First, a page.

or Op Amps for short


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1 or Op Amps for short
2 Objective of Lecture Describe how an ideal operational amplifier (op amp) behaves. Define voltage gain, current gain, transresistance gain, and transconductance gain. Explain the operation of an ideal op amp in a voltage comparator and inverting amplifier circuit. Show the effect of using a real op amp. Chapters Fundamentals of Electric Circuits
3 Op Amps Applications Audio amplifiers Speakers and microphone circuits in cell phones, computers, mpg players, boom boxes, etc. Instrumentation amplifiers Biomedical systems including heart monitors and oxygen sensors. Power amplifiers Analog computers Combination of integrators, differentiators, summing amplifiers, and multipliers
4 Pspice Symbols OpAmp ua741 LM111 LM324
5 Terminals on an Op Amp Noninverting Input terminal Positive power supply (Positive rail) Output terminal Inverting input terminal Negative power supply (Negative rail)
6 Op Amp Equivalent Circuit v 2 v d = v 2 v 1 A is the openloop voltage gain v 1 Voltage controlled voltage source
7 Typical Op Amp Parameters Parameter Variable Typical Ranges OpenLoop Voltage Gain Ideal Values A 10 5 to 10 8 Input Resistance Output Resistance Ri 10 5 to W W Ro 10 to 100 W 0 W Supply Voltage Vcc/V + Vcc/V  5 to 30 V 30V to 0V N/A N/A
8 How to Find These Values Component Datasheets Many manufacturers have made these freely available on the internet Example: LM 324 Operational Amplifier
9
10 db Decibels Since P = V 2 /R 10 log (P/P ref ) or 20 log (V/V ref ) In this case: 20 log (V o /V in ) = 20 log (A) = 100 A = 10 5 = 100,000
11
12 Large Signal Voltage Gain = A Typical A = 100 V/mV = 100V/0.001V = 100,000 Minimum A = 25 V/mV = 25 V/0.001V = 25,000
13 Caution A is Frequency Dependent
14 Modifying Gain in Pspice OpAmp Place part in a circuit Double click on component Enter a new value for the part attribute called GAIN
15 OrCAD Schematics
16 Open Circuit Output Voltage v o = A v d Ideal Op Amp v o = (v d )
17 Open Circuit Output Voltage Real Op Amp Voltage Range Output Voltage Positive Saturation A v d > V + v o ~ V + Linear Region V  < A v d < V + v o = A v d Negative A v d < V  v o ~ V  Saturation The voltage produced by the dependent voltage source inside the op amp is limited by the voltage applied to the positive and negative rails.
18 Voltage Transfer Characteristic Range where we operate the op amp as an amplifier. v d
19 Ideal Op Amp Because Ri is equal to W, the voltage across Ri is 0V. v 2 i 2 = 0 v 1 = v 2 v d = 0 V v 1 i 1 = 0
20 Almost Ideal Op Amp Ri = W Therefore, i 1 = i 2 = 0A Ro = 0 W Usually, v d = 0V so v 1 = v 2 The op amp forces the voltage at the inverting input terminal to be equal to the voltage at the noninverting input terminal if there is some component connecting the output terminal to the inverting input terminal. Rarely is the op amp limited to V  < v o < V +. The output voltage is allowed to be as positive or as negative as needed to force v d = 0V.
21 Example #1: Voltage Comparator i s = 0 i 1 = 0 i 2 = 0 Note that the inverting input and noninverting input terminals have rotated in this schematic.
22 Example #1 (con t) The internal circuitry in the op amp tries to force the voltage at the inverting input to be equal to the noninverting input. As we will see shortly, a number of op amp circuits have a resistor between the output terminal and the inverting input terminals to allow the output voltage to influence the value of the voltage at the inverting input terminal.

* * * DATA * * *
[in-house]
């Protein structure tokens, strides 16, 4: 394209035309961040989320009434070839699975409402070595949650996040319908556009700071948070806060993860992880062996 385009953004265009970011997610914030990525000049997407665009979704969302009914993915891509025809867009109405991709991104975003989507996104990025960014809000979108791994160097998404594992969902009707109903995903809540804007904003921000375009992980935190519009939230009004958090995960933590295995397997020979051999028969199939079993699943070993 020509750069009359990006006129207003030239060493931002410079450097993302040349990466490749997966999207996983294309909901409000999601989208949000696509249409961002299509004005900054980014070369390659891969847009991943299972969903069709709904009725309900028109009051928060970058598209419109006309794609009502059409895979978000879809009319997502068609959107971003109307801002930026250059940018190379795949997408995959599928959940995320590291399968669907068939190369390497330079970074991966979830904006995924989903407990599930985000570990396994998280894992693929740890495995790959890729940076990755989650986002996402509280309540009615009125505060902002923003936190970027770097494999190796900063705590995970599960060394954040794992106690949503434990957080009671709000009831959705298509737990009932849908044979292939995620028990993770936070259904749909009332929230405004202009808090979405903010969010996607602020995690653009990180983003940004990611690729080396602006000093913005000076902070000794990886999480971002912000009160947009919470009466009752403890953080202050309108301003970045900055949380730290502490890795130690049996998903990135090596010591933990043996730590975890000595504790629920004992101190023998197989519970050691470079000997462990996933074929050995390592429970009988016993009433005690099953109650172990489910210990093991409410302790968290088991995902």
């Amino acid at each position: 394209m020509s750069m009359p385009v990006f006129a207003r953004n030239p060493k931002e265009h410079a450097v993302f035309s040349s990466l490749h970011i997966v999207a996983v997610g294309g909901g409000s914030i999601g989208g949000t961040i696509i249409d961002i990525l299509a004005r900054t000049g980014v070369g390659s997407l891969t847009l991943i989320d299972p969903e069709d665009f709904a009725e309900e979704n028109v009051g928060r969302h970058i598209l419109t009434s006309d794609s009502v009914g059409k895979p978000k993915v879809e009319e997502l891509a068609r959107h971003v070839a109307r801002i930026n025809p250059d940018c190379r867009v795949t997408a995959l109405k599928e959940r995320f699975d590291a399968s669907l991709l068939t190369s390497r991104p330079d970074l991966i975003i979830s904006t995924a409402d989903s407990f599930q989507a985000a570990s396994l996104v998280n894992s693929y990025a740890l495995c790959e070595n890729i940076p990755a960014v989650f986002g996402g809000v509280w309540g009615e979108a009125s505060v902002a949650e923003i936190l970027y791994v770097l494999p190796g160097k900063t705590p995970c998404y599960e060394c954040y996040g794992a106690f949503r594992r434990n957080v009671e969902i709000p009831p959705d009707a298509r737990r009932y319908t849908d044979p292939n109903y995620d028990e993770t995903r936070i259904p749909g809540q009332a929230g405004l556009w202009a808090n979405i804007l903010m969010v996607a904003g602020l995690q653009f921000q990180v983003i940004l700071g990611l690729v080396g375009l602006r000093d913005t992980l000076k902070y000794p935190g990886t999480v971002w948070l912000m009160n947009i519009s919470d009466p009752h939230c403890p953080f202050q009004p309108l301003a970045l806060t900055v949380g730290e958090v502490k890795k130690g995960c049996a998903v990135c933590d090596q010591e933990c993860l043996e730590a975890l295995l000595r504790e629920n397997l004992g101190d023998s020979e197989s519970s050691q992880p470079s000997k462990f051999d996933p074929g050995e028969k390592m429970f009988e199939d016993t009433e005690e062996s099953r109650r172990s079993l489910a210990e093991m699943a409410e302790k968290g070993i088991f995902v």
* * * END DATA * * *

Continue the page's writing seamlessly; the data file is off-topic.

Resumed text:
23 Example #1: Voltage Comparator i s = 0 i 1 = 0 i 2 = 0 When Vs is equal to 0V, Vo = 0V. When Vs is smaller than 0V, Vo = V +. When Vs is larger than 0V, Vo = V .
24 Electronic Response Given how an op amp functions, what do you expect Vo to be if v2 = 5V when: 1. Vs = 0V? 2. Vs = 5V? 3. Vs = 6V?
25 Example #2: Closed Loop Gain i f i s i 1 = 0 v 1 i 2 = 0 v 2
26 Example #2 (con t) i f i s i 1 i o i 2 For an almost ideal op amp, Ri = W and Ro = 0 W. The output voltage will never reach V + or V .
27 Example #2 (con t) Virtual ground i f i s i 1 i i 2 The op amp outputs a voltage Vo such that V1 = V2.
28 Example #2 (con t) i s i 1 i f i i 2
29 Example #2: Closed Loop Gain This circuit is known as an inverting amplifier / / / 0 R R A R R V v i i i i R v R i V V v f V f s o f s f f o s S C A B
30 Types of Gain i f i s i 1 i o i i 2
31 Types of Closed Loop Gain Gain Variable Name Equation Units Voltage Gain A V v o /v s None or V/V Current Gain A I i o /i s None or A/A Transresistance Gain A R v o /i s V/A or W Transconductance Gain A G i o /v s A/V or W 1
32 Example #3: Closed Loop Gain with Real Op Amp i f i s i 1 v 1 i i 2 v 2
33 Example #3 (con t) i s = i 1 + i f i = i f  i 1 = i 2 v d = v 2 v 1 = Ri ( i 1 ) = Ri (i 2 ) V o = Av d  Ro( i) V s = R1(i s ) v d V s = R1(i s ) + Rf(i f ) + V o V o /V s = (R f /R1){Ab/[1 +Ab]}, where b = R1/(R1+R f )
34 Summary The output of an ideal op amp is a voltage from a dependent voltage source that attempts to force the voltage at the inverting input terminal to equal the voltage at the noninverting input terminal. Output voltage limited to the range between V + and V . Ideal op amp is assumed to have Ri = W and Ro = 0W. v d = 0V and the current flowing into the output terminal of the op amp is as much as required to force v 1 = v 2. Operation of an op amp was used in the analysis of voltage comparator and inverting amplifier circuits. Effect of Ri < W and Ro > 0 W was shown.
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